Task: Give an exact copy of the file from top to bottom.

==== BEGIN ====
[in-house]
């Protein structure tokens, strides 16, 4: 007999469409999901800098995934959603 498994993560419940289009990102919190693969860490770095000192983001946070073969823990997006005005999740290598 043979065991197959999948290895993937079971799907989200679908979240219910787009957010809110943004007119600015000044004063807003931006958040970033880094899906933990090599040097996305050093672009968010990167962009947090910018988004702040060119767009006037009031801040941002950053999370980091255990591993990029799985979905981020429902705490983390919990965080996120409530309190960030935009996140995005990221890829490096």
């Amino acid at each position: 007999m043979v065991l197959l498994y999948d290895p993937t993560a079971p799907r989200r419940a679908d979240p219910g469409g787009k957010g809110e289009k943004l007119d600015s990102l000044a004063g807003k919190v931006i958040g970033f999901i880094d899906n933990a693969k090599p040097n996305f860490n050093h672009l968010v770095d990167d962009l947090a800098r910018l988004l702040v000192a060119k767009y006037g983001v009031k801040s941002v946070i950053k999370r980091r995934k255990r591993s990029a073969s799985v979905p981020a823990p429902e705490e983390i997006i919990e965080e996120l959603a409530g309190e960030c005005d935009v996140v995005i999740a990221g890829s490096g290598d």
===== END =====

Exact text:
[in-house]
């Protein structure tokens, strides 16, 4: 007999469409999901800098995934959603 498994993560419940289009990102919190693969860490770095000192983001946070073969823990997006005005999740290598 043979065991197959999948290895993937079971799907989200679908979240219910787009957010809110943004007119600015000044004063807003931006958040970033880094899906933990090599040097996305050093672009968010990167962009947090910018988004702040060119767009006037009031801040941002950053999370980091255990591993990029799985979905981020429902705490983390919990965080996120409530309190960030935009996140995005990221890829490096």
């Amino acid at each position: 007999m043979v065991l197959l498994y999948d290895p993937t993560a079971p799907r989200r419940a679908d979240p219910g469409g787009k957010g809110e289009k943004l007119d600015s990102l000044a004063g807003k919190v931006i958040g970033f999901i880094d899906n933990a693969k090599p040097n996305f860490n050093h672009l968010v770095d990167d962009l947090a800098r910018l988004l702040v000192a060119k767009y006037g983001v009031k801040s941002v946070i950053k999370r980091r995934k255990r591993s990029a073969s799985v979905p981020a823990p429902e705490e983390i997006i919990e965080e996120l959603a409530g309190e960030c005005d935009v996140v995005i999740a990221g890829s490096g290598d």